The greatest thing anyone can do for God and for man is pray.
“…How do we become more submitted to Jesus? We stop asking him to compromise His lordship…”
I think every Christian can relate to the idea of compromising our worship and service to God. “If you just gave me this I’d worship you more/better” or “I’m just busy and tired right now” etc. We all do it, I do it, we all have our excuses; our reasons. Sometimes it might be true, most of the time….I don’t think so. But maybe if we hand over the things we worry about; things that take up our time, maybe if we actually took the to stop thinking about ourselves and think more about our Lord. Then God can actually fulfill and bless us with the things we so deeply desire.
After all, it’s difficult to help someone if they won’t let you.
Ending off with a quote from today’s devo:
Jesus will be Lord of all, or He will not be Lord at all.
It’s been a while since I’ve written a devo post. Darrrr feel terrible about that x.x So. Since I have a smartphone now (and I’ve been doing my devos in the morning on my way to work) I’m going to try this thing where I do devo and then draft a post so I can post it later when I have internet (cuz I don’t have data and I don’t plan to get data since I have internet at home and work and I don’t need it in between). Anyhoo, here’s hoping this’ll work cause I do love writing and blogging my thoughts down (I’m a visual person lol).
On another devoted related note. The last few devos I’ve been going through focused on Malachi and the concept of God being the refiner who has the eye for finding gold/silver though hidden among all the other ores around it (i.e
us) and purifying and refining it to it’s intended beauty. The random quote that was included in yesterday’s devo I found to be encouraging and hopeful so I thought I’d share it today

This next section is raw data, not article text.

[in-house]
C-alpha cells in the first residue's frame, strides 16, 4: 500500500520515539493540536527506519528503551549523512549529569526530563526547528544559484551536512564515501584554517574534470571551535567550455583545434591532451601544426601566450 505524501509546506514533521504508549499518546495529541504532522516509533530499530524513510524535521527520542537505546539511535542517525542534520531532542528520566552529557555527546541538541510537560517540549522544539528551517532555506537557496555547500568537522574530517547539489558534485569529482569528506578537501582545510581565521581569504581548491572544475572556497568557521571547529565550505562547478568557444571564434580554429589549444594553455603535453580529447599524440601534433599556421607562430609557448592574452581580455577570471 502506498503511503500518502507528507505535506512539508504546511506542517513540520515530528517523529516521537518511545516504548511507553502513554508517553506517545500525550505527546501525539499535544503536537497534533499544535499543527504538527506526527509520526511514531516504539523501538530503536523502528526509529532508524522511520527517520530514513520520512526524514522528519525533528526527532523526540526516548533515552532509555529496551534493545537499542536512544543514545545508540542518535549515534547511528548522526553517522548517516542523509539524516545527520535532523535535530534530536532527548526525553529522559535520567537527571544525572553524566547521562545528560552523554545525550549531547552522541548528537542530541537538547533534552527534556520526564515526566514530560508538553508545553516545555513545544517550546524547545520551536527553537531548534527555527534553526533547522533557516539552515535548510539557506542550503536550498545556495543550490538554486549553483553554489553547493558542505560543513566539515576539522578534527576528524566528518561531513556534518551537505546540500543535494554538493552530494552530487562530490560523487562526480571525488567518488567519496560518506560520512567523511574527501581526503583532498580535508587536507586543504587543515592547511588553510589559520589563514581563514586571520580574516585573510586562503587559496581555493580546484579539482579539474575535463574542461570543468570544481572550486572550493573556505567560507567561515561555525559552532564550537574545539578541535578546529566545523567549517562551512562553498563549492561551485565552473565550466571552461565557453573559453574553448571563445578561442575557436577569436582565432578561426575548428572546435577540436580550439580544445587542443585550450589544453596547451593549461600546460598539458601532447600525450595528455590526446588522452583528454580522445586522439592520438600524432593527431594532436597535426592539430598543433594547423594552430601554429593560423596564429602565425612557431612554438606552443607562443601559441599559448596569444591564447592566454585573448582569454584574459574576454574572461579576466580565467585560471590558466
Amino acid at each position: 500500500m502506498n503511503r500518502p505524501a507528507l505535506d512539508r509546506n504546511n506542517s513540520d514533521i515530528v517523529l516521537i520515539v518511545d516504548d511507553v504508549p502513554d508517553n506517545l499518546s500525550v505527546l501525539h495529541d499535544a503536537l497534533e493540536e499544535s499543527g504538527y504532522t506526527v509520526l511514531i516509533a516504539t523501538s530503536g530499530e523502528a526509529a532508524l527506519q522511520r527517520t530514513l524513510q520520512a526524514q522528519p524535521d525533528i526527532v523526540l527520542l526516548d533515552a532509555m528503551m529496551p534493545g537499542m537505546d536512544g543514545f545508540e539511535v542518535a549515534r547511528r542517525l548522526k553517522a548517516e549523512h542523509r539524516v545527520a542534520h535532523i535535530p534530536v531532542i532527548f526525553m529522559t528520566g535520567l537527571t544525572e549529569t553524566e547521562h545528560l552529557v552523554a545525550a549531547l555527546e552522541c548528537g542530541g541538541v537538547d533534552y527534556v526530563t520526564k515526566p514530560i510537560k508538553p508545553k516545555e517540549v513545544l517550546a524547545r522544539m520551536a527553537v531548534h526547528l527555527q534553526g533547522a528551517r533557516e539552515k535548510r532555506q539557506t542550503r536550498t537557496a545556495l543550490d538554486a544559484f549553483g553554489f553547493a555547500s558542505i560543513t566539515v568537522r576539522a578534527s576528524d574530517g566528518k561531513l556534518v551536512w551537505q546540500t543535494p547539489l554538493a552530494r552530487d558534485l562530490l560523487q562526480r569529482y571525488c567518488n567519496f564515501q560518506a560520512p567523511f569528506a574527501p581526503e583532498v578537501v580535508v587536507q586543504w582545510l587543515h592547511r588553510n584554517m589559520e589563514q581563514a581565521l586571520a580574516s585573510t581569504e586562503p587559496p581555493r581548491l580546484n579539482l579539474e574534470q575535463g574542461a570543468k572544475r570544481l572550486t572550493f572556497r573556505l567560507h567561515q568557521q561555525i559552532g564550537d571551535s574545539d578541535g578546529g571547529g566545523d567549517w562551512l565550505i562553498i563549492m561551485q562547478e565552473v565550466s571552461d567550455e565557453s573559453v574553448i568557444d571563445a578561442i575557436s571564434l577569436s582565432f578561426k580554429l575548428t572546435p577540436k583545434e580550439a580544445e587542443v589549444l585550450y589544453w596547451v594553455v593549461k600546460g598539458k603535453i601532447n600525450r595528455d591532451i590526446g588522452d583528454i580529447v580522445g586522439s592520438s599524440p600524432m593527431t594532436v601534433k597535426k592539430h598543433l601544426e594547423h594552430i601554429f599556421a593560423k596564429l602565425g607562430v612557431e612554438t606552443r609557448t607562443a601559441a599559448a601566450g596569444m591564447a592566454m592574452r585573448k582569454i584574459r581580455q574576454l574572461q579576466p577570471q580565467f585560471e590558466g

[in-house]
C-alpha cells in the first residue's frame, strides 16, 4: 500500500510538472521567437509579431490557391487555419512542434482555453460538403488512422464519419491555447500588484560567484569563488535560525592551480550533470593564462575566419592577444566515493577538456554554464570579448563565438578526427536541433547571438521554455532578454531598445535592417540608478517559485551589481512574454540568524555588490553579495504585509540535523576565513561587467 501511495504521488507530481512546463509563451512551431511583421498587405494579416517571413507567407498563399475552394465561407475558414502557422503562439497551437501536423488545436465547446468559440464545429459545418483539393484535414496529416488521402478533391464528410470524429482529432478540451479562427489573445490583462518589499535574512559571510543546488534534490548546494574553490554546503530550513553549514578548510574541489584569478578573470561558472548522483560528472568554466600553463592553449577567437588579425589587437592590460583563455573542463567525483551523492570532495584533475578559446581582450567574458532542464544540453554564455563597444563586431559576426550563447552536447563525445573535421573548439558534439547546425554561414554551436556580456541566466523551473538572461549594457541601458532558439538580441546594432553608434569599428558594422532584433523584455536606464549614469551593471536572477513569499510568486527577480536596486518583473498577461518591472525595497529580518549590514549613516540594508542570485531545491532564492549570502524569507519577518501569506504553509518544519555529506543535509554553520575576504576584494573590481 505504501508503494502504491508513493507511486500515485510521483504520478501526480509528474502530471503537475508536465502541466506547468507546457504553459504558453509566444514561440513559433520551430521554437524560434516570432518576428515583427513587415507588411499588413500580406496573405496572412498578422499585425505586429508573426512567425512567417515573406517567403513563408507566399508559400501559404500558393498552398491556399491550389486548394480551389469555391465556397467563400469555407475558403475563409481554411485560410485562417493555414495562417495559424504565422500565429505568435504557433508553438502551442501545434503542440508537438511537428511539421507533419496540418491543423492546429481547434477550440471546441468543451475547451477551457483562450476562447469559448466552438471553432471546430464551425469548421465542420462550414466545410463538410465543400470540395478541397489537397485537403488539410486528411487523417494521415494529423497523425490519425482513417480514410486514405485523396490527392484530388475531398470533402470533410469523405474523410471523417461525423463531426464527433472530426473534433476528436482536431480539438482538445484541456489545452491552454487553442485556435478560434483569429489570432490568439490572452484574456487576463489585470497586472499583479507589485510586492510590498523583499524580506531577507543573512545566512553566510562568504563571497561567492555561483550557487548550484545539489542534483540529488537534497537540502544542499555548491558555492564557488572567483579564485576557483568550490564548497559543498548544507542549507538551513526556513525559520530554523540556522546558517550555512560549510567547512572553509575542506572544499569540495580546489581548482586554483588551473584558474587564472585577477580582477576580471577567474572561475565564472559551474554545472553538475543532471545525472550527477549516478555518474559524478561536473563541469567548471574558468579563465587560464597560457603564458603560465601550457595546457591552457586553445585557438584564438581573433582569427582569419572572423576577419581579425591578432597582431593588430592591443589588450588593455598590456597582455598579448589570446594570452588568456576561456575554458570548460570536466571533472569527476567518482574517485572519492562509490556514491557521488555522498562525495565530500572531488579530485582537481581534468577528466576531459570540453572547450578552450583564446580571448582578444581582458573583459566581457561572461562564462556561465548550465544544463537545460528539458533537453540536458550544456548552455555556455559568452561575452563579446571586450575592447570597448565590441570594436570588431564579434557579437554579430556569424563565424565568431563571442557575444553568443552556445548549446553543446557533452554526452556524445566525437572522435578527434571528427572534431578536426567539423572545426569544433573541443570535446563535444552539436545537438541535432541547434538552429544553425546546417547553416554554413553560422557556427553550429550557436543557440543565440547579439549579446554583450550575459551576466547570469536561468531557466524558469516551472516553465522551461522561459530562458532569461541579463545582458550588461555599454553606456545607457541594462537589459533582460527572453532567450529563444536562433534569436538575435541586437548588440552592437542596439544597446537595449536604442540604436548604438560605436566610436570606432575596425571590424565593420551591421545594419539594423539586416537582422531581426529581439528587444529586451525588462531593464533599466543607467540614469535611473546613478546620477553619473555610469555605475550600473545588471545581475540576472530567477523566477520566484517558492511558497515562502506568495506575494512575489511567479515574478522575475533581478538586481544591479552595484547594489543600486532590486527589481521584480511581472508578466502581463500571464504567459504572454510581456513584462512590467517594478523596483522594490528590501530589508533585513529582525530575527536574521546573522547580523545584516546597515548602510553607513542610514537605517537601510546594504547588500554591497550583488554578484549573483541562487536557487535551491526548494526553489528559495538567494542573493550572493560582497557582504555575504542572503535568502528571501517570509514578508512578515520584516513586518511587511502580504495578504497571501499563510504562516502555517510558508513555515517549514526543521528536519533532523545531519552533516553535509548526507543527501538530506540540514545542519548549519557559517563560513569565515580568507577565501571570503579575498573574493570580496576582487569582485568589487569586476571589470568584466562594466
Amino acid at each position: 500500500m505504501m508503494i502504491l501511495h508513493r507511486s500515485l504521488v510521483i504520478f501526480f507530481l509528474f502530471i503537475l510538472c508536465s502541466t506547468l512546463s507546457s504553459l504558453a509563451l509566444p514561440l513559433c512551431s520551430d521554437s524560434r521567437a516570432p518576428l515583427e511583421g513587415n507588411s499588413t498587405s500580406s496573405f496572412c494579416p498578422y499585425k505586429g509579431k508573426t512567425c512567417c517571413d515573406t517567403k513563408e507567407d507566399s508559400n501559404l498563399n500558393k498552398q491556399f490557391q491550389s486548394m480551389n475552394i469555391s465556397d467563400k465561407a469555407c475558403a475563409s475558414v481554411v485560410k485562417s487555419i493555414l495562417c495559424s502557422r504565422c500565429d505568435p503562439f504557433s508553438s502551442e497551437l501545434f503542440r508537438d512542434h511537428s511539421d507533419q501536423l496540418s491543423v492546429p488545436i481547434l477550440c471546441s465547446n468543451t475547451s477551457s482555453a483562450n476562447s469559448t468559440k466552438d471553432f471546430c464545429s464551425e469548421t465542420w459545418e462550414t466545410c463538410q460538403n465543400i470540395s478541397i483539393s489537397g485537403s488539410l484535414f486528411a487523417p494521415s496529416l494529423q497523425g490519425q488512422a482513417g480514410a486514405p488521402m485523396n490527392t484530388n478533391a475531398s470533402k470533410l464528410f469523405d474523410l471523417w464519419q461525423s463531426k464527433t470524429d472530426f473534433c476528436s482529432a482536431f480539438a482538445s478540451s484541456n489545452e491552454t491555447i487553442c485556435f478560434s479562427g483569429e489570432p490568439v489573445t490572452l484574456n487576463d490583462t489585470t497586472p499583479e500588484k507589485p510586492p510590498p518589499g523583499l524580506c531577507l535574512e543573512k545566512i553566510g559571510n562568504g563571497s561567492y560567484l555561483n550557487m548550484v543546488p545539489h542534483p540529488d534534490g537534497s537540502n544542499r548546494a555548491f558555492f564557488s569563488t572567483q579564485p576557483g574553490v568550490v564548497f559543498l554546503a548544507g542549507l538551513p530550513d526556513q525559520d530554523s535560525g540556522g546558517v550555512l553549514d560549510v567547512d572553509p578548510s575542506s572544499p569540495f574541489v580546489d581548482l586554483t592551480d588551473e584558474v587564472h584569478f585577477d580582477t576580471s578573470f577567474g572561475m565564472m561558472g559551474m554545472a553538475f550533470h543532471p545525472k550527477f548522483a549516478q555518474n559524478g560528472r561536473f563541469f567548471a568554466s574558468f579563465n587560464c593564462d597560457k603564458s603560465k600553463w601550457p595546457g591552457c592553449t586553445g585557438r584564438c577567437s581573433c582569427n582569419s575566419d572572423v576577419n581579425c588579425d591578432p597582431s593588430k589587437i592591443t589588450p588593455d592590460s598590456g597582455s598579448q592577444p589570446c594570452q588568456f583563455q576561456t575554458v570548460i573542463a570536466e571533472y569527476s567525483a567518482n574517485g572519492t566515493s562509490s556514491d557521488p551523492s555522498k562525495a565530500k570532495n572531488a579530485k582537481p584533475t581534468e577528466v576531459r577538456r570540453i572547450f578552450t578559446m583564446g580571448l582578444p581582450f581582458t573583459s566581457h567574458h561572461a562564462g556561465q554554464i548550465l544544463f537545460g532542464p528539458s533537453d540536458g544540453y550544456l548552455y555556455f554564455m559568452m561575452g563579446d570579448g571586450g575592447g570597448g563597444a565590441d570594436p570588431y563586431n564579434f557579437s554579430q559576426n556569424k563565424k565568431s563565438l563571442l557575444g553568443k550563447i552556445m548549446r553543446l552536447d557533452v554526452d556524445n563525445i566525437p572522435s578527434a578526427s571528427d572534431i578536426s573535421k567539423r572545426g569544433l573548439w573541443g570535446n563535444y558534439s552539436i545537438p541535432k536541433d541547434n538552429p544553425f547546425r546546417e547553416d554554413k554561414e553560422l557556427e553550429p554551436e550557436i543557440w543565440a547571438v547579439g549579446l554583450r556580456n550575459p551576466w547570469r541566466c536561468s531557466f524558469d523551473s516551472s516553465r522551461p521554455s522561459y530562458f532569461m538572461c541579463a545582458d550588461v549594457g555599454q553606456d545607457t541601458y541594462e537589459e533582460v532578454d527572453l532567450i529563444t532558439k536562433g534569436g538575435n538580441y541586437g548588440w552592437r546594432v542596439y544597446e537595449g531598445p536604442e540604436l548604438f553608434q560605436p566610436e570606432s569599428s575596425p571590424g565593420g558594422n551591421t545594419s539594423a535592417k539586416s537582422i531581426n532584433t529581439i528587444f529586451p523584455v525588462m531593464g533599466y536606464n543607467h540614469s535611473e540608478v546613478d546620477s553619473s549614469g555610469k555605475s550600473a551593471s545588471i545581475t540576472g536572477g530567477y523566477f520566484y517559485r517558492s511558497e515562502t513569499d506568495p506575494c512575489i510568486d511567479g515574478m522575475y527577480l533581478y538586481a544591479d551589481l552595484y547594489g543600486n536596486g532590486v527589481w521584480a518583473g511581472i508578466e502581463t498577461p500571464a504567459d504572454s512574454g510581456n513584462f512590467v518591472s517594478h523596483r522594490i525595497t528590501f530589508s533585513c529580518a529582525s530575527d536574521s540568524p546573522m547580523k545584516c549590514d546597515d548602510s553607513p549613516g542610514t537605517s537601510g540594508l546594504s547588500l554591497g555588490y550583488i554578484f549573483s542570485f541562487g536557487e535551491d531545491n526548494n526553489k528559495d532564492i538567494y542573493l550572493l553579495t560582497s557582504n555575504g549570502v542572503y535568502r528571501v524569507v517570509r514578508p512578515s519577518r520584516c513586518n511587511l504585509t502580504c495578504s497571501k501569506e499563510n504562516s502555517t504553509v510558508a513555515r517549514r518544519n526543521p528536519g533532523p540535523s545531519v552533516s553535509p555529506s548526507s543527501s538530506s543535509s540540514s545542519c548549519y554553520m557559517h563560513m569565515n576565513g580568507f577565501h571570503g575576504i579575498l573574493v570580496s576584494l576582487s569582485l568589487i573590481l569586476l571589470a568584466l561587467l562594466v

If there is joy in the world, surely the man of pure heart possesses it.
-Thomas à Kempis
I see Your face in every sunrise
The colors of the morning are inside Your eyes
The world awakens in the light of the day
I look up to the sky and say
I see Your power in the moonlit night
Where planets are in motion and galaxies are bright
We are amazed in the light of the stars
It’s all proclaiming who you are
I see you there hanging on a tree
You bled and then you died and then you rose again for me
Now you are sitting on Your heavenly throne
Soon we will be coming home
When we arrive at eternity’s shore
Where death is just a memory and tears are no more
We’ll enter in as the wedding bells ring
Your bride will come together and we’ll sing
–Beautiful by Phil Wickham
What a wonderful and beautiful song by Phil Wickham.
This was one of the songs we sang at my church summer retreat this year. I couldn’t sing it the first time because I was choked up on tears as I read the words. One of my devo’s last week also focused on the majesty and reverence of God, and how sometimes it’s just good and wonderful to stop, think, realize and be reverent about the awesome God who created and blessed us with everything around us. From the smallest particle to the grandest sunrise and sunset skies.
Everyone who exalts himself will be humbled, and he who humbles himself will be exalted.
I can’t think of an easier way to put it as God has put it there. But today’s devo I think put it in some interesting words:
The selfward heart doesn’t get it. It can’t be transparent about its weaknesses and failures because it is too busy masking them. There is a personal reputation to maintain. The Godward heart, however, is busy with God’s reputation. It can easily confess sin and sickness, because it knows that God is glorified by His treatment of such things. The selfward soul runs around saying, “I’m doing my best for the glory of God.” The Godward soul can relax and proclaim, “God’s doing His wonderful work in the wreck that is me.”